The way it works is that she prepares a brief, two times a day, that outlines the messages I get. Then I literally write the reply in the brief, she just cuts and pastes it into the email. So it’s from me, don’t get confused about that, but there’s only about 10% of emails that require a reply from me.
Most of the time she’s able to say “Hey, John! This is Cara, and Carl asked me to reply. It looks like you need to book a time.” Some people look at this as being delegated, but no — actually, that’s a sign of my love and respect for you, because she’ll get it done!
Otherwise you and I will be trading emails for ten years and we’ll never have a conversation and I’ll miss the appointment and I’ll blow it off because I’m not good at that. It’s back to this editing idea that editing is, I think, a skill that takes an outside pair of eyes.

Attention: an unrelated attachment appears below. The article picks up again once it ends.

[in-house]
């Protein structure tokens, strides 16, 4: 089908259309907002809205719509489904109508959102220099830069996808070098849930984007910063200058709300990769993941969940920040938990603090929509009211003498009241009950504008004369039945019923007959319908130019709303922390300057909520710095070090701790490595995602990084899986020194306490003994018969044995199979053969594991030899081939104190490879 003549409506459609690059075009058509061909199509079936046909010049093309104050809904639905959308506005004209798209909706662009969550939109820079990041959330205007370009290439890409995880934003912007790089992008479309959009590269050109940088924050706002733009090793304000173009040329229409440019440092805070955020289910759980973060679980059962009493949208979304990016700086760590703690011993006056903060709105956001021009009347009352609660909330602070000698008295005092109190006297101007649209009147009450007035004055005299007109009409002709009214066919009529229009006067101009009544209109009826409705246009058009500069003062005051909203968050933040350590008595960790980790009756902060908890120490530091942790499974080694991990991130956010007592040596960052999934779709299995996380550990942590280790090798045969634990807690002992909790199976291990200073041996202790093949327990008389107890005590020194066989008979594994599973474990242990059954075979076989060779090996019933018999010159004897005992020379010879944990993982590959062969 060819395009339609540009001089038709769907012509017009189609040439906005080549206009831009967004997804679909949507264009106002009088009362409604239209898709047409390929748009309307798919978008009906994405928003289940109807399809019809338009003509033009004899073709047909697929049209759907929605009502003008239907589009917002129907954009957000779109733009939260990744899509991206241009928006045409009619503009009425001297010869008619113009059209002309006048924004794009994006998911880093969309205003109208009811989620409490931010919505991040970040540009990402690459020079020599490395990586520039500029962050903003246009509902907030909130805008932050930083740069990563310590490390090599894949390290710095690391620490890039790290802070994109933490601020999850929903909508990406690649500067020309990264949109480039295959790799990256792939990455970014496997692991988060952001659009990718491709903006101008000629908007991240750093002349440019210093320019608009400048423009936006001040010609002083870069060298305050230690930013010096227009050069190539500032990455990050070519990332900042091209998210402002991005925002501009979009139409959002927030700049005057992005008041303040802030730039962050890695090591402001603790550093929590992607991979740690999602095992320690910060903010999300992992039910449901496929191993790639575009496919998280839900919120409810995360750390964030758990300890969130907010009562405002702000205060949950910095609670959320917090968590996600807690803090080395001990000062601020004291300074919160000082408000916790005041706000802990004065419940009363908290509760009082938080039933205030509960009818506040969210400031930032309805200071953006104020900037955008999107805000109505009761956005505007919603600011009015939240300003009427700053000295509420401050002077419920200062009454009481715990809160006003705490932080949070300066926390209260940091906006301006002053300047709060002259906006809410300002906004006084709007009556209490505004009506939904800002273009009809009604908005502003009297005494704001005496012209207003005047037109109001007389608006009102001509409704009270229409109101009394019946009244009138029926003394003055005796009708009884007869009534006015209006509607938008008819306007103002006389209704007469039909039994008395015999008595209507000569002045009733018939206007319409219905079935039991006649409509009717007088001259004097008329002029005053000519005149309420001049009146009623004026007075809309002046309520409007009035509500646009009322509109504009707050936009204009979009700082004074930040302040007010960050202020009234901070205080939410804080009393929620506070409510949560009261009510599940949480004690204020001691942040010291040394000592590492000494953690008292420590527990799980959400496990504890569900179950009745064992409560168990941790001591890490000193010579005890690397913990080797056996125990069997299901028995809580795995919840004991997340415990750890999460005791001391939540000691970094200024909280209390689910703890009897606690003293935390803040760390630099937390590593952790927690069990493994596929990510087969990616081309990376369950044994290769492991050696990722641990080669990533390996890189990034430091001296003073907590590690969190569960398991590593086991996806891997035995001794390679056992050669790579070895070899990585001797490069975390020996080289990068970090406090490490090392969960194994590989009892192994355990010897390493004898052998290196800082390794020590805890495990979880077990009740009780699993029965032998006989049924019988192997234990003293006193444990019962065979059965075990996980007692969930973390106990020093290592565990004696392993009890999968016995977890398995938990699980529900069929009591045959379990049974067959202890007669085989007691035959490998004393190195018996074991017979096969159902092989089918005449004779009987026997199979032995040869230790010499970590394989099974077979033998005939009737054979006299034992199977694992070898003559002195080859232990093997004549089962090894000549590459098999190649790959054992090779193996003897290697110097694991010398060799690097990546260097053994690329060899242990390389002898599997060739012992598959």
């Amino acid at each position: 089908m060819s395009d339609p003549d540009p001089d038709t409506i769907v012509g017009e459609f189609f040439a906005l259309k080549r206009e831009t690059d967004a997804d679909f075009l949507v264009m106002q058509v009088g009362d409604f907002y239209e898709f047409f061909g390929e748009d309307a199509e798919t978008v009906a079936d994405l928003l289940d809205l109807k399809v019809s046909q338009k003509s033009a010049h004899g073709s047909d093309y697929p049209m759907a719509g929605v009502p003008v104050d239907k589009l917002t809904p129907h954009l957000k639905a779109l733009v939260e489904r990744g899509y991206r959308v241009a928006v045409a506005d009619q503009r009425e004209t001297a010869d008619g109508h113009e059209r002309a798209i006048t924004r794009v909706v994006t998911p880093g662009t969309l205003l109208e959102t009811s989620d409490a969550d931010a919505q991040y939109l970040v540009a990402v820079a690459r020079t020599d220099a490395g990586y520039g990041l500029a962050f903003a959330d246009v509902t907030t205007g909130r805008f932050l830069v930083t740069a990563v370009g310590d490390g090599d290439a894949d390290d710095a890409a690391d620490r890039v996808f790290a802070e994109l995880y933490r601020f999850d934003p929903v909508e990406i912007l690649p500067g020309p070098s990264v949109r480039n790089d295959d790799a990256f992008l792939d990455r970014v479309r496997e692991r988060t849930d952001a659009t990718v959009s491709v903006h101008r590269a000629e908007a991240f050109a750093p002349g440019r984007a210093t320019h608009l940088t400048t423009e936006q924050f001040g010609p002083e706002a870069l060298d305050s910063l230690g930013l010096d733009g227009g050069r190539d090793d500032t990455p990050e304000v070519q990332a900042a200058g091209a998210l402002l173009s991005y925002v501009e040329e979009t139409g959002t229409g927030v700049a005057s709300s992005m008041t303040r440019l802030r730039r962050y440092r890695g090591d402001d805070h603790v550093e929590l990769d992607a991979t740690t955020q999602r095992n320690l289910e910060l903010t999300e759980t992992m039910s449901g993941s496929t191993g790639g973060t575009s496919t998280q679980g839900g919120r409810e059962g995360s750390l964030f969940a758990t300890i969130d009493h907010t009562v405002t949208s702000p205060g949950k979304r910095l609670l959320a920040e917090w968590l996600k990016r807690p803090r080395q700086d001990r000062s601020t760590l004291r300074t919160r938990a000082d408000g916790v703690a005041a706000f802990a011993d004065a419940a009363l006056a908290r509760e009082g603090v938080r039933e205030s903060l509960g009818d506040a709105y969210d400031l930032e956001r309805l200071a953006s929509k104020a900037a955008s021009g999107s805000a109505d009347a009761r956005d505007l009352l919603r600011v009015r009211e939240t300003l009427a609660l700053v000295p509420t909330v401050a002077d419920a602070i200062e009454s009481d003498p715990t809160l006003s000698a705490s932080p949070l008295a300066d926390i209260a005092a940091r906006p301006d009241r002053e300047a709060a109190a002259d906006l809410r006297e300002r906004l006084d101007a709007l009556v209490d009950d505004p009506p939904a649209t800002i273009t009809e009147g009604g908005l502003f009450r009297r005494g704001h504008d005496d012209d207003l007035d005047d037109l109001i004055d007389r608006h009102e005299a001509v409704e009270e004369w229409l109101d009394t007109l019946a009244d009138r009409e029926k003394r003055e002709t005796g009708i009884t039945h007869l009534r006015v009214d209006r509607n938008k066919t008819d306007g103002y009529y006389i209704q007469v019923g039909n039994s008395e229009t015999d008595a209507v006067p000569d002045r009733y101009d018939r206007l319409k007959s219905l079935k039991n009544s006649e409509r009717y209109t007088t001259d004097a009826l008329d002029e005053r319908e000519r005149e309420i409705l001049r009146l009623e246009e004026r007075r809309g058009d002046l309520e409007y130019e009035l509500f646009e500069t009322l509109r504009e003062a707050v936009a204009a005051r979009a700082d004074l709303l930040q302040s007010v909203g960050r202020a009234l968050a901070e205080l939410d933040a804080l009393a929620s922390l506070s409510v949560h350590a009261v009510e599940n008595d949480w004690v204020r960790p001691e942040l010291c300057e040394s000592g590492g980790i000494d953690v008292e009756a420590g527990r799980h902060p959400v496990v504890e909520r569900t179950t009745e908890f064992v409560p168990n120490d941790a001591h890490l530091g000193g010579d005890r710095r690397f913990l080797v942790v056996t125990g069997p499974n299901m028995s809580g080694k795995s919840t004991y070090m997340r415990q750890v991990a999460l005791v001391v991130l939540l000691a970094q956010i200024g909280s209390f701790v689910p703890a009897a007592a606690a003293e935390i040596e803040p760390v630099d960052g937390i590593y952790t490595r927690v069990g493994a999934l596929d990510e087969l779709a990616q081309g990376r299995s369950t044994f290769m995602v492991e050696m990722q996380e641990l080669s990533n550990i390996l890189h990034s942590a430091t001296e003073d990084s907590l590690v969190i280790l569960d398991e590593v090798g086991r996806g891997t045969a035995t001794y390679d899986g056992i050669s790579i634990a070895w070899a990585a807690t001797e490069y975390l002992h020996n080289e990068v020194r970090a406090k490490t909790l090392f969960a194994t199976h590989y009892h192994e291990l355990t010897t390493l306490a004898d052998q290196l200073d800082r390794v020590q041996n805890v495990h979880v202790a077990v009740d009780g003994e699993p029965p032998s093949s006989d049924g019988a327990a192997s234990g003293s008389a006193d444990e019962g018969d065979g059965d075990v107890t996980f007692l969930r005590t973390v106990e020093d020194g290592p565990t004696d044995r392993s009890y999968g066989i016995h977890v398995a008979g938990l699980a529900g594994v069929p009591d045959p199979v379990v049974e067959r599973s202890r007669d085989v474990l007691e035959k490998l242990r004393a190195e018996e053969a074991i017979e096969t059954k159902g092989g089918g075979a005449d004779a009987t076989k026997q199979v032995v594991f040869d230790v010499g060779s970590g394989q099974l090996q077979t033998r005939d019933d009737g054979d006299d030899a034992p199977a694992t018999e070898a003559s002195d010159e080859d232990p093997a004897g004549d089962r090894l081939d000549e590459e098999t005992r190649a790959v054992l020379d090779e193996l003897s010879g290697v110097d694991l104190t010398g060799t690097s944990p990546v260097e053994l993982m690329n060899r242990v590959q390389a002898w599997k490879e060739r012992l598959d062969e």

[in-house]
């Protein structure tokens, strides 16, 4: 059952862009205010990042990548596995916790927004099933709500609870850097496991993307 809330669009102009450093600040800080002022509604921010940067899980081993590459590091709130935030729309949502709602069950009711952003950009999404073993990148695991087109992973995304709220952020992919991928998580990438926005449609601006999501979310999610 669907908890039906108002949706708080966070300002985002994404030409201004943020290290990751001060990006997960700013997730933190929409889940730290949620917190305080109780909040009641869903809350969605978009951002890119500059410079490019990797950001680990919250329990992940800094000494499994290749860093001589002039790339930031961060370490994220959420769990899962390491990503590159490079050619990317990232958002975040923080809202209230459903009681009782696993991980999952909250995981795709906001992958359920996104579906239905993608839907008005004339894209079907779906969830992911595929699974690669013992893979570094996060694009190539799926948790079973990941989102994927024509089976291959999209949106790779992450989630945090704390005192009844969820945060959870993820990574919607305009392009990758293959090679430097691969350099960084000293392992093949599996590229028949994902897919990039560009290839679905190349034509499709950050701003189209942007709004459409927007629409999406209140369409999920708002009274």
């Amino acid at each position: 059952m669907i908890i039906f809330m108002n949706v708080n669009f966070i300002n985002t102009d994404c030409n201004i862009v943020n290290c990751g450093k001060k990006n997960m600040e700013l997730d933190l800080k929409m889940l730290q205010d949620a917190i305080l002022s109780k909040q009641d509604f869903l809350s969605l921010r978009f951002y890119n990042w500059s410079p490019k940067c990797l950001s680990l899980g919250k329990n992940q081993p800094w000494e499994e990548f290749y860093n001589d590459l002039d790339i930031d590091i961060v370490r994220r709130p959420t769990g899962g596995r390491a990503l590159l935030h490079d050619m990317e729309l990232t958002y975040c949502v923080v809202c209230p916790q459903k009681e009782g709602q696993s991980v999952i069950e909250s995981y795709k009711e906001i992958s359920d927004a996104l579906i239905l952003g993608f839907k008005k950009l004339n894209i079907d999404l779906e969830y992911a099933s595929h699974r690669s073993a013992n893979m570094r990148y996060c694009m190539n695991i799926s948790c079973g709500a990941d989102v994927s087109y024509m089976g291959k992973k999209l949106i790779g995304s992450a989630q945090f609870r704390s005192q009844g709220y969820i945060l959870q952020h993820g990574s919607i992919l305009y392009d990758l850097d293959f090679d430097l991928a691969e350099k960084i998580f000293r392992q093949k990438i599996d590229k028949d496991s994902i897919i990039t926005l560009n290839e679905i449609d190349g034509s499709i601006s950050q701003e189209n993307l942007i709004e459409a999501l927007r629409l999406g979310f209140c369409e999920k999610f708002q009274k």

If you’re a blogger, I would highly encourage you to create, even if you decide to create a 10,000 word ebook that draws all this narrative together, it gives people a souvenir of the work they’ve been reading. You’d be shocked by how many people buy a book — I know lots of these guys who just slap together blog posts, and they almost haven’t done any more work than that, and they tell people. “Everything I’ve written here is on my blog,” but people still want it because it’s a souvenir of the experience.
Luke: Do you think you’ve made the right choice in publishing through Penguin? How did that opportunity come about, and is there an advantage to that over publishing an ebook or self-publishing a printed book?
Carl: This is a really challenging subject for me to talk about, simply because I realize that I’ve been really lucky. There’s not a set of lessons, you’re never going to see a book from me that says “four great ways to secure a huge book deal.” I think the only lesson I have that’s of value to anyone is to play in traffic and hope you get hit. Don’t expect to, and don’t even hope. Just play in traffic might be the only way to put it.